After Discovery's Launch, NASA Looks Toward Safety

After Discovery's Launch, NASA Looks Toward Safety
The Space Shuttle Discovery lifts off from Launch Pad 39B at the Kennedy Space Center at Cape Canaveral, Fla., Tuesday, July 26, 2005. (AP Photo/Terry Renna)

CAPECANAVERAL, Fla. - While Tuesday's near flawless launch of the space shuttleDiscovery is a major win for NASA, there is still a long road ahead to ensurethe success of its mission and integrity of the spacecraft, mission managerssaid just after the space shot.

"We'veaccomplished a tremendous amount, but this is the launch," said William Readdy, NASA's associate administrator of space operations,during a post-launch press briefing.  "We've got 12 days of orbitaloperations to do and then we've got to get Discovery safely back home."

Discovery'sSTS-114 mission is NASA's first shuttle flight since the 2003 Columbiadisaster, which left seven astronauts dead, destroyed one orbiter and haltedthe space agency's shuttle program.

Shuttleofficials said it would take at least five more days to process all the newimagery, radar data, wing leading edge sensors and orbital photographs ofDiscovery to fully understand how the orbiter weathered its launch.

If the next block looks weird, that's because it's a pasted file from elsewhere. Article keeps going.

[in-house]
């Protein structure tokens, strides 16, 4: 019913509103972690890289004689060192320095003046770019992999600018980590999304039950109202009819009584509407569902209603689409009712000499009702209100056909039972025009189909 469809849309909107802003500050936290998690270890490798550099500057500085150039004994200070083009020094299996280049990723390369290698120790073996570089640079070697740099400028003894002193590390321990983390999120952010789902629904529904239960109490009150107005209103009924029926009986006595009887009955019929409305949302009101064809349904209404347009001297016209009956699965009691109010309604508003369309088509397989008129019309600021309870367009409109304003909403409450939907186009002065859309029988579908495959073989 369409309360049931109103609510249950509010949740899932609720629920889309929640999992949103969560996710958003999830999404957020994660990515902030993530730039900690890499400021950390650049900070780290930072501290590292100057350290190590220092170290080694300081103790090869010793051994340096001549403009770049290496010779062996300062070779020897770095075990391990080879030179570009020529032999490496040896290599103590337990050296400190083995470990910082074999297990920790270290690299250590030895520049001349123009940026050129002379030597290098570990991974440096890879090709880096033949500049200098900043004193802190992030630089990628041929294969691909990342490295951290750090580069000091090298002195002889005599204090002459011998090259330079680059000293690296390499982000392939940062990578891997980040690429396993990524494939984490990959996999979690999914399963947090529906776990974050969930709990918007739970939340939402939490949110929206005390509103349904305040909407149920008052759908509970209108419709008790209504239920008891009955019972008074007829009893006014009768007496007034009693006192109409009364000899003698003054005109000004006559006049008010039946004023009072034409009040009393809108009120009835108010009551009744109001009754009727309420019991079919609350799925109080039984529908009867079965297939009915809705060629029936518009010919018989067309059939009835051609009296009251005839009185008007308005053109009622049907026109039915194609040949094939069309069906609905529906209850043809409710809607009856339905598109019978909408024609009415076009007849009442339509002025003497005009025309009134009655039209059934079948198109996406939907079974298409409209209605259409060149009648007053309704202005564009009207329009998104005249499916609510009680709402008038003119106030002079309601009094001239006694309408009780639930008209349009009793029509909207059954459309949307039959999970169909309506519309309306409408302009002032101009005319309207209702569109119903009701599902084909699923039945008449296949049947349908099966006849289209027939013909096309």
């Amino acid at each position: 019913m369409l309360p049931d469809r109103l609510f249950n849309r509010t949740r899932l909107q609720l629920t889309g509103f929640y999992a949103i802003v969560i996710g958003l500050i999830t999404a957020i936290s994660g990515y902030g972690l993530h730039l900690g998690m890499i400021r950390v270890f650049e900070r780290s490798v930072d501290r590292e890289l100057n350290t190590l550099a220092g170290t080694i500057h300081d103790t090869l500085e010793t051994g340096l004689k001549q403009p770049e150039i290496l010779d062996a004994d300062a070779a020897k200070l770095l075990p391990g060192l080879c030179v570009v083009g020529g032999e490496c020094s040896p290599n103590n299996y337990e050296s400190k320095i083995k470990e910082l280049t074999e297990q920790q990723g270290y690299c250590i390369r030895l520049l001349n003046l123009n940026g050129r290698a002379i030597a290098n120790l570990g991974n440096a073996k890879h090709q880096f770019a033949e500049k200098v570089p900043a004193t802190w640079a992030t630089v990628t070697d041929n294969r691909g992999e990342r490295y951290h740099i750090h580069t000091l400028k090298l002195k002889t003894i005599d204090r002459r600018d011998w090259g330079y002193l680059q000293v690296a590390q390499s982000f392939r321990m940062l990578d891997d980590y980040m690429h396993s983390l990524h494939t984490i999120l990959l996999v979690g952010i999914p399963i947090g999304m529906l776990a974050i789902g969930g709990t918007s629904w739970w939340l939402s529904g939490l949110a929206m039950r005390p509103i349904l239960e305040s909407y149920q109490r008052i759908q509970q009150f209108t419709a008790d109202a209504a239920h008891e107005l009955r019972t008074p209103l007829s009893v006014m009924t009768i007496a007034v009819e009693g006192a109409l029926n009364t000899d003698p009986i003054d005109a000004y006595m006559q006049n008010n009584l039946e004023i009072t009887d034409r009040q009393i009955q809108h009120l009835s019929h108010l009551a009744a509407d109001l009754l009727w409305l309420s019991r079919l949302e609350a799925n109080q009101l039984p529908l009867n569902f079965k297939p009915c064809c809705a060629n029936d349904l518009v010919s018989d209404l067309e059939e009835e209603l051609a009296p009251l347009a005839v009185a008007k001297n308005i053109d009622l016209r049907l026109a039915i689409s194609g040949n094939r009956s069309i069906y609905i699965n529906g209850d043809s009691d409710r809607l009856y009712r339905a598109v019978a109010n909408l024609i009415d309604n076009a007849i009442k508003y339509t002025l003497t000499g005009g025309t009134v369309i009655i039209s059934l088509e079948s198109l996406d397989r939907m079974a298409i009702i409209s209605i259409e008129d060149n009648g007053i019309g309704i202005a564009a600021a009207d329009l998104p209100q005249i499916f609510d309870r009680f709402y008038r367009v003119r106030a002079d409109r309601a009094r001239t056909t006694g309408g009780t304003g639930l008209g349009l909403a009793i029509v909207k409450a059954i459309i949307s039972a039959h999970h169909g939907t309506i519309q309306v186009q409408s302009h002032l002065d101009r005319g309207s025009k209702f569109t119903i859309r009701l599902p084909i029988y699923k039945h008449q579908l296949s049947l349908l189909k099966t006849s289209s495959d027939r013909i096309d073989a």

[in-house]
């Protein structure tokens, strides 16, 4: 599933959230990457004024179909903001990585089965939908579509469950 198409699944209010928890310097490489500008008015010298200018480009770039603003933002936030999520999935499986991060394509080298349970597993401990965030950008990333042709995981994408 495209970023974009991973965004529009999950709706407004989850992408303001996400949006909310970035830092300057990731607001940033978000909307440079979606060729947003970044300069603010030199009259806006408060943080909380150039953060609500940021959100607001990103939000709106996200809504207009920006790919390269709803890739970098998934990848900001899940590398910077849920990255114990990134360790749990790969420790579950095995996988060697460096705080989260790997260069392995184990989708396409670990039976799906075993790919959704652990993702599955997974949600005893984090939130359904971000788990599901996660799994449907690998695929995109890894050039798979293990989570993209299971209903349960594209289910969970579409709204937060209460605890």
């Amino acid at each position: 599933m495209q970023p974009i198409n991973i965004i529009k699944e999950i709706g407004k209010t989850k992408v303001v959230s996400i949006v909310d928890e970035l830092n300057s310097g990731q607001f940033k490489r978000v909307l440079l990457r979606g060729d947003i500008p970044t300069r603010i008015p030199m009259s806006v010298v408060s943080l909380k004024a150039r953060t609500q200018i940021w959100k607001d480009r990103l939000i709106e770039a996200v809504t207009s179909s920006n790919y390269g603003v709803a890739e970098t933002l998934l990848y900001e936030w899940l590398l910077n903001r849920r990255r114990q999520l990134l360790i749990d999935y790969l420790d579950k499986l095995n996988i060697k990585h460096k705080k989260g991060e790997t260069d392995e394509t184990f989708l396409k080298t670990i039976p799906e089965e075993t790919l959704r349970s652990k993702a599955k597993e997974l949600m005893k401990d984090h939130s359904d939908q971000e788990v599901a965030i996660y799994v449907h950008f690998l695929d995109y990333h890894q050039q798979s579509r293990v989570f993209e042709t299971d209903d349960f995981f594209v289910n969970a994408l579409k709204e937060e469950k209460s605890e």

"By FlightDay 6 [July 31] we expect to have a full story put together, have all theinterpretation done and a complete knowledge of the status of the orbiter,"NASA's deputy shuttle program manager Wayne Hale told reporters. "We are goingto know, without a doubt, the status of the [orbiter's] thermal protectionsystem before the Discovery crew comes home."

Discoveryand its STS-114 crew, commanded by veteran astronaut Eileen Collins, punchedthrough a blue, cloud-dotted sky at 10:39 a.m. EDT (1439 GMT) today. The spaceshot marked the first time in more than two years that NASA has launched anorbiter laden with a human crew.

"Take noteof what you saw here today," NASA chief Michael Griffin told reporters. "Thepower and the majesty of launch, of course, but also the confidence and theprofessionalism, the sheer gall, pluckiness grittiness of this team that pulledthis program out of the depths of despair and made it fly."

BeforeDiscovery's STS-114 launch, NASA's shuttle fleet was grounded due to the lossof the Columbia astronauts and their orbiter during the STS-107 mission.Columbia broke apart during reentry on Feb. 1, 2003 after sustaining wingdamage from external tank launch debris during liftoff 16 days earlier.

Since then,NASA engineers have strived to build what they bid as their safest externaltank, complete with new heaters to prevent ice debris formation and newinsulation foam applications to prevent shedding during launch.

"I thankthe men and women of NASA who have dedicated themselves to putting our spaceprogram back on track,'' President George W. Bush said in a statement. "Ourspace program is a source of great national pride, and this flight is anessential step toward our goal of continuing to lead the world in spacescience, human space flight, and space exploration.''